Abstracts Crit Rev Microbiol sclerosis

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					Crit Rev Microbiol. 2003;29(3):215-21.                                    Related Articles, Links

   Cell wall-deficient (CWD) bacterial pathogens: could amylotrophic lateral
   sclerosis (ALS) be due to one?
   Koch AL.

   Biology Department, Indiana University, Bloomington, IN 47405-6801, USA.

   Recently, a number of diseases that had been thought previously to be caused by something
   other than an infectious agent are now known to be caused by bacteria. It now appears that it
   is not uncommon that bacteria, viruses, or fungi can cause diseases even when these
   organisms have not been detected or cultured. The most recent, well-publicized case is that of
   stomach ulcers; these are largely due to Helicobacter pylori infections. Here, the possibility is
   explored that amylotrophic lateral sclerosis (ALS) is caused by a cell wall-deficient

Wien Med Wochenschr. 1995;145(7-8):186-8.                                 Related Articles, Links

   [ALS-like sequelae in chronic neuroborreliosis]
   [Article in German]

   Hansel Y, Ackerl M, Stanek G.

   Neurologischen Abteilung des Kaiser-Franz-Josef-Spitals, Wien.

   CSF investigation in a 61-year old female patient with clinical picture of motoneuron disease
   gave evidence for chronic infection with Borrelia burgdorferi. Improvement of clinical and
   CSF findings could be observed after antibiotic therapy. The diagnosis of amyotrophic lateral
   sclerosis which was initially suspected had to be revised and the disorder was interpreted as
   chronic neuroborreliosis.
Rev Neurol (Paris). 1990;146(1):41-4.                                   Related Articles, Links

   [Amyotrophic lateral sclerosis syndrome of syphilitic origin. 5 cases]
   [Article in French]

   el Alaoui-Faris M, Medejel A, al Zemmouri K, Yahyaoui M, Chkili T.

   Service de Neurologie, Hopital des specialites Rabat, Maroc.

   We studied 5 cases of syphilitic lateral amyotrophic sclerosis. The diagnosis was based on
   the presence of a lymphocytic reaction in the CSF and positive VDRL and TPHA reactions
   in both blood and CSF. Clinically, the disease affected the arms in 3 cases and produced
   paraplegia in 2 cases. The gradual extension of amyotrophy over several months, the
   diffusion of electromyographic abnormalities and the finding of spinal cord atrophy at
   myelography and CT suggested a subacute ischemic mechanism with meningo-myelic
   arteritis involving the anterior horns. After treatment with penicillin G in high doses, the
   outcome was constantly favourable, with improvement of motor deficit in 4 cases and
   stabilisation in 1 case in a 5 to 13 years' follow-up.

Clin Exp Pathol. 1999;47(5):207-13.                                     Related Articles, Links

   [The hypothesis of infectious etiology for idiopathic nervous system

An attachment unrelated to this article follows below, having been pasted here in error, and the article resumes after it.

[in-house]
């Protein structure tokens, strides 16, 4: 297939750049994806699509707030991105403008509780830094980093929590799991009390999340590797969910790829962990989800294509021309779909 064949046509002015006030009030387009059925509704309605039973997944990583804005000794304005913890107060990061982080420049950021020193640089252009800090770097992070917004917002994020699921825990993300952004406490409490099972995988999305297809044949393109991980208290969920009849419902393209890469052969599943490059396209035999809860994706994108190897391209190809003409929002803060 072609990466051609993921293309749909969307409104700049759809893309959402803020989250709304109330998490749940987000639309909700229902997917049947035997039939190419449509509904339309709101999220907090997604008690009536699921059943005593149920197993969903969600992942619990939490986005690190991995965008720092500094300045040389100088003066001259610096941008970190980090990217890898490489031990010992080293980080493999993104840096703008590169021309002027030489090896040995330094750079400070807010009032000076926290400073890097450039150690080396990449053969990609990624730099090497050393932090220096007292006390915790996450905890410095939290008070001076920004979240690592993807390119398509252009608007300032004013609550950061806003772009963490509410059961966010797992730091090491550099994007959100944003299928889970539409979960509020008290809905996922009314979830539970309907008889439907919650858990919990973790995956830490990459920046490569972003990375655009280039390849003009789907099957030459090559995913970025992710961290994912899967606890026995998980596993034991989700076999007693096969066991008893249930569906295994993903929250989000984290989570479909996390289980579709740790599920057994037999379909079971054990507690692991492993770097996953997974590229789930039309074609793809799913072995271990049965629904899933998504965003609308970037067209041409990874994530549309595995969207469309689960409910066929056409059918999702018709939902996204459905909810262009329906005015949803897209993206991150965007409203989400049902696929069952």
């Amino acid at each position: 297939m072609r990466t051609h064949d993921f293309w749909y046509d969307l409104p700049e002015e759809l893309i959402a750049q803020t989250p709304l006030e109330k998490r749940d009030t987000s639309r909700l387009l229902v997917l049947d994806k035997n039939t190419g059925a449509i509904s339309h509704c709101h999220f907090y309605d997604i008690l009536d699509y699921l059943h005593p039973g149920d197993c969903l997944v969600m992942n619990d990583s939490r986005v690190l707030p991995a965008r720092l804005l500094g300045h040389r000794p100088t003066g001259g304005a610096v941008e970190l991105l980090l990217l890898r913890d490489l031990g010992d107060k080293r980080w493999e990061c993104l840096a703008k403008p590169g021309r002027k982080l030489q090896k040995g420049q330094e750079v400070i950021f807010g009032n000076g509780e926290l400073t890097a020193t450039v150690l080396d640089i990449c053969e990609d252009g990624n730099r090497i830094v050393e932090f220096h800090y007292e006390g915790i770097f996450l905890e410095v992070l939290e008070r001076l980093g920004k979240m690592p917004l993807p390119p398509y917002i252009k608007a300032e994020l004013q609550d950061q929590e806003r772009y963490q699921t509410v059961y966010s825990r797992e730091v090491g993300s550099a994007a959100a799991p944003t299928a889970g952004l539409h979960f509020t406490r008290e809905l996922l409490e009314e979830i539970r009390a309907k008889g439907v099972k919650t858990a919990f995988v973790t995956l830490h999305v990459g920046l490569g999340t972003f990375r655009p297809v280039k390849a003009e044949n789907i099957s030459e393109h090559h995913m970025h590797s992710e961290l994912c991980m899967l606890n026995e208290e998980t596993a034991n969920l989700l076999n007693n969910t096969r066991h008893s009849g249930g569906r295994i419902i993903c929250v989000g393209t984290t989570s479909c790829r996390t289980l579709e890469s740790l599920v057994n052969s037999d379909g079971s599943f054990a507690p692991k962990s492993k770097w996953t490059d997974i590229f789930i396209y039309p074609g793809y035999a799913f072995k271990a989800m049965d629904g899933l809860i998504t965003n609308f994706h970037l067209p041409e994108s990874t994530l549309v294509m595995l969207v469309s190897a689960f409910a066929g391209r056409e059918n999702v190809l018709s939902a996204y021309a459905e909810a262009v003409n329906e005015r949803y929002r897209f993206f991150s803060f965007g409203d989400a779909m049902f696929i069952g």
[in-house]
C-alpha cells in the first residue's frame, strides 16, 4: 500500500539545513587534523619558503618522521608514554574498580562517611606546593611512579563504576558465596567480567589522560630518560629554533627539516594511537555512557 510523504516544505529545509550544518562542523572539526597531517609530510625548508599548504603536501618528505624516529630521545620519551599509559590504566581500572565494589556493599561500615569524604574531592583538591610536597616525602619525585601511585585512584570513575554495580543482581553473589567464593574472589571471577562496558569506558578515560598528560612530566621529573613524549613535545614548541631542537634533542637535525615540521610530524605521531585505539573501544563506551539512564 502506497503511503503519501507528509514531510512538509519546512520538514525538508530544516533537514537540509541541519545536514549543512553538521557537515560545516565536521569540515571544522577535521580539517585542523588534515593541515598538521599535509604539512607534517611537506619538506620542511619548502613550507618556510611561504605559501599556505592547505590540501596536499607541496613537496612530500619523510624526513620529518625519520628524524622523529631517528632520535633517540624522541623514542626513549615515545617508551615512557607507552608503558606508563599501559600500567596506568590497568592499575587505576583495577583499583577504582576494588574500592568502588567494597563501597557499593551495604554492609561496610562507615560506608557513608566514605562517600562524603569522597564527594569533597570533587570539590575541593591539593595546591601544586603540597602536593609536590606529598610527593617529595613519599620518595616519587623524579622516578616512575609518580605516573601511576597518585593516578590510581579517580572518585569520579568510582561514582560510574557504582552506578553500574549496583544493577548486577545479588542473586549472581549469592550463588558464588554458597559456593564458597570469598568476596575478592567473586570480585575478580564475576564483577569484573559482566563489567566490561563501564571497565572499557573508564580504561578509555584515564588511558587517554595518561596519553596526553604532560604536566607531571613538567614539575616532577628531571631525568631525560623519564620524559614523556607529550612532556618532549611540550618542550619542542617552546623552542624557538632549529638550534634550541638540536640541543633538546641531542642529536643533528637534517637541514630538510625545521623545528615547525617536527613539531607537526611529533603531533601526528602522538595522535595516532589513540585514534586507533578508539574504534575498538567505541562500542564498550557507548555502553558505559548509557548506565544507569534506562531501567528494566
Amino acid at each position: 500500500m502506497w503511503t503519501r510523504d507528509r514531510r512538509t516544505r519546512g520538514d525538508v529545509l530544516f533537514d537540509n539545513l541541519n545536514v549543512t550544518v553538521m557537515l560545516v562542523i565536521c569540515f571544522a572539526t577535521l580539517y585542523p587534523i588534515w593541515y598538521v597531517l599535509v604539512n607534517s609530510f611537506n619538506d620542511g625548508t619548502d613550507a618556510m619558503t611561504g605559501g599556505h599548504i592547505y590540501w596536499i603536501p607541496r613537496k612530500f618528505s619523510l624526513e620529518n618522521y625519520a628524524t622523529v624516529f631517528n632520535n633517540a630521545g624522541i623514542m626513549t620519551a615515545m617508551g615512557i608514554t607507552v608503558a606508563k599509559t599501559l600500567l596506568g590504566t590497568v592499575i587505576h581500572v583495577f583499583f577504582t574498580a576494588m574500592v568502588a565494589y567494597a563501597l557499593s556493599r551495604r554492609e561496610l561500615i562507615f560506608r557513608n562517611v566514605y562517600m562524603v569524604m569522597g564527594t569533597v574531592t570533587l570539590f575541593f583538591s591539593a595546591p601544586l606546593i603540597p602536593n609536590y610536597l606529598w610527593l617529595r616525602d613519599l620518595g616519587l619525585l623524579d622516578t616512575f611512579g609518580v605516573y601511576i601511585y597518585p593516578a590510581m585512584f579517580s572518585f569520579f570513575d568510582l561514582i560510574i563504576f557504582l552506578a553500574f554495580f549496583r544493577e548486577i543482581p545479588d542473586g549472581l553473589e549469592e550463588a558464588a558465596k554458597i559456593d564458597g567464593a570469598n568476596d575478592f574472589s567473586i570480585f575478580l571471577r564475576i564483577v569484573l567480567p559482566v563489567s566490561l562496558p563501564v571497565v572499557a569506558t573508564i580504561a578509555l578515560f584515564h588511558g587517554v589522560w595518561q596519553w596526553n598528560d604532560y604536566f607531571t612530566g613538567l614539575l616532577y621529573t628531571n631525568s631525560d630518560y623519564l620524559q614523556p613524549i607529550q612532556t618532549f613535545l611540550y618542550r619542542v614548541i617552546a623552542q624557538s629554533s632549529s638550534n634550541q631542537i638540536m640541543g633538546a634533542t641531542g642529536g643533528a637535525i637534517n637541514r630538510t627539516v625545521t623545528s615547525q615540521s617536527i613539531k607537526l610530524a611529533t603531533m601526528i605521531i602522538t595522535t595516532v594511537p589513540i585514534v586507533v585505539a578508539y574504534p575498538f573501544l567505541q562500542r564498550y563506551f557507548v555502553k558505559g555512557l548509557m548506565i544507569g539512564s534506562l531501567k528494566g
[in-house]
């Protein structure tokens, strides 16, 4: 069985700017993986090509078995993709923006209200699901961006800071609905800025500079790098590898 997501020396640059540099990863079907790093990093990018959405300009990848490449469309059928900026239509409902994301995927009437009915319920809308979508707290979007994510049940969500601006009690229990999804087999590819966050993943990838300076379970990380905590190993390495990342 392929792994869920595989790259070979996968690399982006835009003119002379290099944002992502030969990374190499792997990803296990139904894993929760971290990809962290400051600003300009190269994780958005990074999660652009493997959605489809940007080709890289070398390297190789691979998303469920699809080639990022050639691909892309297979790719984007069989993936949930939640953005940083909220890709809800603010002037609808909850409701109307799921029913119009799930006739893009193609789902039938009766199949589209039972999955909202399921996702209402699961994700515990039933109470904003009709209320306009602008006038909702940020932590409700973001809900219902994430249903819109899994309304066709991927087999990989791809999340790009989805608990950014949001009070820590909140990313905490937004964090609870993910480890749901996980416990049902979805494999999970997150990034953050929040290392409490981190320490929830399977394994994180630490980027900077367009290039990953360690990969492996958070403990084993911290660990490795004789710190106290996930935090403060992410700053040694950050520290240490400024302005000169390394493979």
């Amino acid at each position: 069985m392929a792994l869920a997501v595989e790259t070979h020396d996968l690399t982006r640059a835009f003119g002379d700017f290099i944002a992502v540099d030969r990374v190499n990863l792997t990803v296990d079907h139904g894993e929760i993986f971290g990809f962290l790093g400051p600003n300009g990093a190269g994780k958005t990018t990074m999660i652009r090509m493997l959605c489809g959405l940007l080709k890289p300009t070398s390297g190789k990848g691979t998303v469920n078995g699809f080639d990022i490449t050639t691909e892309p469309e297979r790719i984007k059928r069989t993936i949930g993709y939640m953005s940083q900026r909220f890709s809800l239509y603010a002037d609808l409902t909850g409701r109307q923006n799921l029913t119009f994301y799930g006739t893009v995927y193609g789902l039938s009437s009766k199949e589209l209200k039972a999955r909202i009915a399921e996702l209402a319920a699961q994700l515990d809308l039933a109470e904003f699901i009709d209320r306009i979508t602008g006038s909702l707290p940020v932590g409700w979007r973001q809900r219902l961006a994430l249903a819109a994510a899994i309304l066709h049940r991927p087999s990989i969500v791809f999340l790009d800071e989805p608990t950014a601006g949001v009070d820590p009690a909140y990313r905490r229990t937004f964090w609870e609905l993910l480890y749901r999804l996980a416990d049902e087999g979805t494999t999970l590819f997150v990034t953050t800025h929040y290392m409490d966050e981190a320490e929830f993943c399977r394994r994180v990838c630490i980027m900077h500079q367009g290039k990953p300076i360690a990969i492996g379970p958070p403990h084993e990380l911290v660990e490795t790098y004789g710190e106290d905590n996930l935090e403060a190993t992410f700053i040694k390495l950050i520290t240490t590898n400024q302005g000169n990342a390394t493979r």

diseases: from the postulates of Koch to the criteria of Hill]
   [Article in French]

   Belec L.

   Laboratoire de Virologie, Hopital Broussais, Paris, France.

   The evaluation of the hypothesis of an infectious etiology to some neurological diseases
   comprises four different situations. First, numerous neurological diseases have an obvious
   infectious etiology (encephilitis, meningoencephilitis). Second, some neurological disorders
   were primarily suspected to be have an infectious etiology, but the causative microorganism
   was discovered either longtime after the princeps description of the disease (neurologic
   Whipple disease, due to Tropheryma whippelii), or at the same time (tropical spastic para-
   paresis secondary to HTLV-I infection). Third, for other neurological diseases, an infectious
   etiology that was not suspected at time of their anatomoclinic descriptions, was further
   demonstrated in the context of a generally complex physiopathology (Guillain-Barre
   syndrome and infection by Campylobacter jejuni). Finally, some idiopathic neurological
   diseases could be related to well known or yet unknown microorganisms, in association with
   some environmental factors, and with a particular genetic or acquired susceptibility of the
host. The evaluation of an infectious etiology to these idiopathic neurological disorders must
be envisioned according to 3 possibilities: 1) generally, the neurological disease is well
defined, but its etiology remains unknown and an infectious hypothesis could be relevant
(multiple sclerosis, post-polio syndrome, amyotrophic lateral sclerosis); 2) sometimes, a
microorganism that is not associated with a known disease, and then qualified as "orphelin",
could be associated with neurological disorders (spumaretrovirus); 3) finally, a new
neurological disease could be associated with a known or yet unknown microorganism,
directly or indirectly. In conclusion, some idiopathic neurological diseases could have an
infectious etiology, with physiopathologic, diagnostic, prophylactic (vaccination) and
therapeutic (use of anti-infectious drugs) consequences.